I’ve often seen others with them. Eyecatching and fascinating – but also slightly repulsive in their ostentatiousness. The platters at Livebait are certainly something to behold.
And I’ve now had my first. After many years of weighing up the menu in Manchester’s best known fish restaurant and plumping for something else, we finally devoured the classic platter for two. Well it is national seafood week.
But the platter is not just about the food – there’s a whole ceremony to the experience.
* First the cutlery arrives. Forget knives and forks (or chopsticks of you’re one of my international blog readers) this is serious eating equipment which wouldn’t be out of place in a surgeon’s drawer. There’s implements to crash, crack, poke, prod and puncture all lined up in an order which seems important – but probably isn’t
* Next there’s display – a stand arrives at the table together with bowls and finger bowls.
* Then there’s the arrival. Que gasps from fellow diners and the feeling of guilty pleasure that this mountain of seafood, positioned high so that everyone else can see it as well, is all for you. How decadent!
So into the food. It’s all piled high on ice and contains a vast assortment which, depending on your taste for seafood, is a heaven or hell of creatures from the ocean floor.
There’s prawn a plenty – big ones, small ones, brown ones – there’s green-lipped mussels, whelks, clams and then there’s oysters.
My first oysters. It seemed the right venue, the right companion (Himself of course!), the right setting and the right occassion to lose my oyster virginity.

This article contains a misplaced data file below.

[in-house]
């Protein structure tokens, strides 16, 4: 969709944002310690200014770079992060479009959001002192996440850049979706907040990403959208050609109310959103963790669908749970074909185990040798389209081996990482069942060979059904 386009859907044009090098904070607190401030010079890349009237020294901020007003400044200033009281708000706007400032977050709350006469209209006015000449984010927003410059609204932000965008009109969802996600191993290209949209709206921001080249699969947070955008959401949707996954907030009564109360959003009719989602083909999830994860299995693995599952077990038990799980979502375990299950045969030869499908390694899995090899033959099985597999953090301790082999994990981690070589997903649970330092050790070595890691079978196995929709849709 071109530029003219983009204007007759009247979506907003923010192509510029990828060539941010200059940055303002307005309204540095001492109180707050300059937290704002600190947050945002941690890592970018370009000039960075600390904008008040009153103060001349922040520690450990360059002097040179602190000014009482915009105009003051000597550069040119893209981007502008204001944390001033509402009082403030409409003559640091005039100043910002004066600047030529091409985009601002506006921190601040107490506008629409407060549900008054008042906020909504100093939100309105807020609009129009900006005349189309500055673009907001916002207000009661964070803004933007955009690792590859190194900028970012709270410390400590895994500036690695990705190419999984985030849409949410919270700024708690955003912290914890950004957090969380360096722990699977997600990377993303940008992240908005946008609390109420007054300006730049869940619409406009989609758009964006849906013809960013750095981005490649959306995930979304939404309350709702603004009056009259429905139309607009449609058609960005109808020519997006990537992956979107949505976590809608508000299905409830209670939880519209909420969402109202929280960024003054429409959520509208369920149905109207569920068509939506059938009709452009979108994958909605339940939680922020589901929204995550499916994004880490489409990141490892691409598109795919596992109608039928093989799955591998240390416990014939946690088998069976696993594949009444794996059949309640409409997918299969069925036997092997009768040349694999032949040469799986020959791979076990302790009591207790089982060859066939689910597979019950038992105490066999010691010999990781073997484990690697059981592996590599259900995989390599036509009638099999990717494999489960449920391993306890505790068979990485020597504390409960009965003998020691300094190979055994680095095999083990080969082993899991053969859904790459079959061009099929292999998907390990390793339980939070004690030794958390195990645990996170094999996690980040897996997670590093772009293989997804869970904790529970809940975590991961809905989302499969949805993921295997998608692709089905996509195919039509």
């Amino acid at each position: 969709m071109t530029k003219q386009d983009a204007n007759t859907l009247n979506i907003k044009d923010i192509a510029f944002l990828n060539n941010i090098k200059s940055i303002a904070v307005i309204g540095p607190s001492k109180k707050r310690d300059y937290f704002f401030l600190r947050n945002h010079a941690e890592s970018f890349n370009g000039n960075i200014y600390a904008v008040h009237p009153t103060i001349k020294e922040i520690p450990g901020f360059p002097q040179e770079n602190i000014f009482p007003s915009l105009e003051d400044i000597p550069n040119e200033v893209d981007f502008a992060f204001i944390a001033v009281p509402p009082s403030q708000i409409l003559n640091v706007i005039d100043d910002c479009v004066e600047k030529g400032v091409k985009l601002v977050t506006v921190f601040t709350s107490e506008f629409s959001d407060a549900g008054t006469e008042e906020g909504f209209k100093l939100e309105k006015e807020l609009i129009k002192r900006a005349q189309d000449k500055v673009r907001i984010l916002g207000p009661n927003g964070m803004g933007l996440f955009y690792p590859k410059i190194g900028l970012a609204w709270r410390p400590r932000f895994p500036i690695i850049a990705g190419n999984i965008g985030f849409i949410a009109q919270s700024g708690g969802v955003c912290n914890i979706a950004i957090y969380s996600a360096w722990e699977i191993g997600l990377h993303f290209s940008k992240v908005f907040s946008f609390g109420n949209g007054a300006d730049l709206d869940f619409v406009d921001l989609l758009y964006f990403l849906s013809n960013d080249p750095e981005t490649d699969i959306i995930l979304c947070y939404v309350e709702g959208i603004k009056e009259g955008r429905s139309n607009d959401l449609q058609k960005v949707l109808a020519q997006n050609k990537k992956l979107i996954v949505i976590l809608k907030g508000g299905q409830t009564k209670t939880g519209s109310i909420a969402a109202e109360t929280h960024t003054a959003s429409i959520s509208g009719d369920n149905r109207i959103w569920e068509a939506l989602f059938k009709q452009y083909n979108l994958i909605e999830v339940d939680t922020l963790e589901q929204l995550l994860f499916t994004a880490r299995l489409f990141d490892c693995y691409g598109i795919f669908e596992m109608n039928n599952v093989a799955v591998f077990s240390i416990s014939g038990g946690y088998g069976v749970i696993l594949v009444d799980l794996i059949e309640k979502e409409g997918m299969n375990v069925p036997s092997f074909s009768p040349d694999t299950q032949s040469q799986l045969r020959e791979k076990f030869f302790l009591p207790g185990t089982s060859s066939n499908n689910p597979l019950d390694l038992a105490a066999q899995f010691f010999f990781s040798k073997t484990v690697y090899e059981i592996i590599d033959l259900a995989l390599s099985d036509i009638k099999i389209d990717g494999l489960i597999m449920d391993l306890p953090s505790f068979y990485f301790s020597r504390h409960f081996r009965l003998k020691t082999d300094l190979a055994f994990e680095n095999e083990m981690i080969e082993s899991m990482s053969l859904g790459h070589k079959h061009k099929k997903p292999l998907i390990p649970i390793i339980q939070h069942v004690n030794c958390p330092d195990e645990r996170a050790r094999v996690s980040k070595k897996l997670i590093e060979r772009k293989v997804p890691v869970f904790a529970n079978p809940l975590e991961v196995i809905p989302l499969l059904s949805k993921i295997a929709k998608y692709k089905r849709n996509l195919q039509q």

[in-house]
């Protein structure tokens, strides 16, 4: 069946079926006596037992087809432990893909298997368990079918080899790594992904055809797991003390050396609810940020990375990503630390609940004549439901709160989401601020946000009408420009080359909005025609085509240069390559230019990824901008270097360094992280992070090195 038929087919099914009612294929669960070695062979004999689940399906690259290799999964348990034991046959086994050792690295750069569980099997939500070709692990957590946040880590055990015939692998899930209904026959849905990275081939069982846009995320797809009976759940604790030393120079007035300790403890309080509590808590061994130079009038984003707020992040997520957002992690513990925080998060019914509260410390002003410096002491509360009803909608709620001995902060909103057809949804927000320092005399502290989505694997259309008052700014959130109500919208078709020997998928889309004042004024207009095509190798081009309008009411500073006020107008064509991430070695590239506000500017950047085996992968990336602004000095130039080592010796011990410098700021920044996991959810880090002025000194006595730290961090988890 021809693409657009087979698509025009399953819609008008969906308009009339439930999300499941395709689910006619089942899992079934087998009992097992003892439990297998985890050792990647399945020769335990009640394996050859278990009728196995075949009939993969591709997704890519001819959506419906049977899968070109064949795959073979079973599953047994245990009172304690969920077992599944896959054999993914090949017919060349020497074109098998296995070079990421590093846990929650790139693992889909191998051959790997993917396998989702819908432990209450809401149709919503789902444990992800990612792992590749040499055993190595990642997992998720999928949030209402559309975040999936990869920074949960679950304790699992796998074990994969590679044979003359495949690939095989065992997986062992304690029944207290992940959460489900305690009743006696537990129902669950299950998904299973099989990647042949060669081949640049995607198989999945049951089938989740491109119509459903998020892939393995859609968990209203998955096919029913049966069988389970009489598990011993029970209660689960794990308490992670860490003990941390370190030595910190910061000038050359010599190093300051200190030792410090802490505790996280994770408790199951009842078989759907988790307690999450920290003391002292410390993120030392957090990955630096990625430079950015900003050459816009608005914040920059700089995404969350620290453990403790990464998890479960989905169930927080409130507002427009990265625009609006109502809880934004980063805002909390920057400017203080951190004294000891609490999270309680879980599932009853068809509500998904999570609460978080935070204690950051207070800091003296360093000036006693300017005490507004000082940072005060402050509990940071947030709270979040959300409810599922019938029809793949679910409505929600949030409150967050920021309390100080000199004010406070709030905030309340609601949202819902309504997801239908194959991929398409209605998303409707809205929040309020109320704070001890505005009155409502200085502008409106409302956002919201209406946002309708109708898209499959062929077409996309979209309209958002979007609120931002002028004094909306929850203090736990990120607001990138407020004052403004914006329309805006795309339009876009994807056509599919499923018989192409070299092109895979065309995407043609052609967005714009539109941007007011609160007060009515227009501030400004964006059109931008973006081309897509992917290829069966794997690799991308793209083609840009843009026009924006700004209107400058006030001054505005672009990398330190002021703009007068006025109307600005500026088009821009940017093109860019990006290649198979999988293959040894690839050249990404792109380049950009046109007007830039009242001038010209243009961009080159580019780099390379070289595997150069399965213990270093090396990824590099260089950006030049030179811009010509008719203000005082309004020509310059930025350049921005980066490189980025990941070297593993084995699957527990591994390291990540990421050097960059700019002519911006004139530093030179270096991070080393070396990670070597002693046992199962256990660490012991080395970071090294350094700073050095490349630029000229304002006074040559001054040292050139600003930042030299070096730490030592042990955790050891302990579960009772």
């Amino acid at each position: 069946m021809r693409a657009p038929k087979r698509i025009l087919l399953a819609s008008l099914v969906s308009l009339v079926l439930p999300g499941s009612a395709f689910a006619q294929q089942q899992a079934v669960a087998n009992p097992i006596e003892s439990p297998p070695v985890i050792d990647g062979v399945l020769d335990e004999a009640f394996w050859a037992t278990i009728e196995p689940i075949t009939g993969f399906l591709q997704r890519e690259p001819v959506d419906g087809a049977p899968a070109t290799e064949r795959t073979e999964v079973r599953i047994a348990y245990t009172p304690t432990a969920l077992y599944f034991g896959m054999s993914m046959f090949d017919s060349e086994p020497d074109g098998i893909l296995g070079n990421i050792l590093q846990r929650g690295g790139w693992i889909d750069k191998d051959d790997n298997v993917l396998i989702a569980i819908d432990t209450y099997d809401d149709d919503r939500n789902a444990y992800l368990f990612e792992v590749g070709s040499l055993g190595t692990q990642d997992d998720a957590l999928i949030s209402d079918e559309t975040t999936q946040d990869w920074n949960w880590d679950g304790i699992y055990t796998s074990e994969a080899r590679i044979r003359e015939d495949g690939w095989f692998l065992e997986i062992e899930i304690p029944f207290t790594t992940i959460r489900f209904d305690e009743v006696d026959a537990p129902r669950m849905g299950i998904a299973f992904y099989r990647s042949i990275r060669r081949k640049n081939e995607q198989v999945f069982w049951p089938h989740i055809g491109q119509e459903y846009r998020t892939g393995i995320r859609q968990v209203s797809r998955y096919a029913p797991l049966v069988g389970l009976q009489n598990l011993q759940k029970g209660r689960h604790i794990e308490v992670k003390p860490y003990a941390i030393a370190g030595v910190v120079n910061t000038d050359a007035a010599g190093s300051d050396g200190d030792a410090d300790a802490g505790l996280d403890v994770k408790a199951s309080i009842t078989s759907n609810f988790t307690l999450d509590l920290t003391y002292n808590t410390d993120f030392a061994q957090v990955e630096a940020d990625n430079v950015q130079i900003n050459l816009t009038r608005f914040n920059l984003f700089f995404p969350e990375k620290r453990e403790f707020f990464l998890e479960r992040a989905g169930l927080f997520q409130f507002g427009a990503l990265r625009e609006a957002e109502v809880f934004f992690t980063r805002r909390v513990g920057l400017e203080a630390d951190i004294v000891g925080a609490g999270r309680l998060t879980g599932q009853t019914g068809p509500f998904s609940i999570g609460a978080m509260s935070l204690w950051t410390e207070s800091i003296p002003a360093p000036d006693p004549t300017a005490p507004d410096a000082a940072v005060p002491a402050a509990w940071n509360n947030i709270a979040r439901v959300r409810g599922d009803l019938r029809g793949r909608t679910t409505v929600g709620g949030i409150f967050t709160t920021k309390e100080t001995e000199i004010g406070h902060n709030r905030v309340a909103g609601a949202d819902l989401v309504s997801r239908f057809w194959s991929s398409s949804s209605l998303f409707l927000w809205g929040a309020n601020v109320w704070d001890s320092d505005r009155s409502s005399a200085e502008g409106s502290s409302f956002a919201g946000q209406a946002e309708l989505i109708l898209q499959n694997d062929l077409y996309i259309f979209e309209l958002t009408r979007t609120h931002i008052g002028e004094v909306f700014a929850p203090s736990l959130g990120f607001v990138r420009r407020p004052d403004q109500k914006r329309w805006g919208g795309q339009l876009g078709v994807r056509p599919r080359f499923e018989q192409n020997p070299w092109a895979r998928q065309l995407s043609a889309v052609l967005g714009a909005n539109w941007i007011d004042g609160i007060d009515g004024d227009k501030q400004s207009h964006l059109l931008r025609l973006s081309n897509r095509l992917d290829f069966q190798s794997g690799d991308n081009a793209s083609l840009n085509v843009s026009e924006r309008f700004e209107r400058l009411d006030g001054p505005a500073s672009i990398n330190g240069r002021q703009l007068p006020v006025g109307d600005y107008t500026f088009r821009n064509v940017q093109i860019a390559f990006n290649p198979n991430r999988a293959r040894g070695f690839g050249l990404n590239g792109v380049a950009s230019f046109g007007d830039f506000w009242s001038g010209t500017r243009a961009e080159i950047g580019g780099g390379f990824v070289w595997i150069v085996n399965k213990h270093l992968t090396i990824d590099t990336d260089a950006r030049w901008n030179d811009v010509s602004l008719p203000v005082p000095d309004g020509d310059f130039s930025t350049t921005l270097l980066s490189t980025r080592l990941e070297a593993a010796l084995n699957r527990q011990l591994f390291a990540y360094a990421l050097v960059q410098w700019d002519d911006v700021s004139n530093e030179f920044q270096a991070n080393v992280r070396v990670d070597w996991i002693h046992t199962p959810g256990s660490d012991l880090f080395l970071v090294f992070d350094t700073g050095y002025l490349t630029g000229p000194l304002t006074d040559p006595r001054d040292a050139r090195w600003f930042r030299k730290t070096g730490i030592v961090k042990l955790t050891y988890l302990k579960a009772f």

I was nervous, the tabasco was waiting (the other diners semed to me to be taking far too much interest by this point) so there was no going back. And it was excellent.
A new naughty habit to be indulged at suitable eateries from now on. The taste of the sea was sweet and its transportation of the lemon and tabasco in a gluggable journey was divine. Why has it taken me this long to discover them?
Probably something to do with experiences like this and that displayed by Brian on the Hell’s Kitchen last series.
Back to the platter, a fresh set of bowls and finger bowls has to be delieverd in an attempt for us to finish it all – which we didn’t.
Verdict: The classic platter is an experience to be enjoyed. If you like seafood then presumably, like the old joke about see food and eat it, you’ll enjoy lots of seafood.
My only criticism was that the ice mountain means that some of the fruits de la mer became too cold over the course of the course and that the impressive looking crab crown is just that – for looks. Disappointingly, there’s no dressed crab inside those shells.
But it’s not just about the food – the platter is an event, an experience and a celebration of simple pleasures.
Livebait is at 18-22 Lloyd St, Manchester, M2 5WA. 0161 817 4110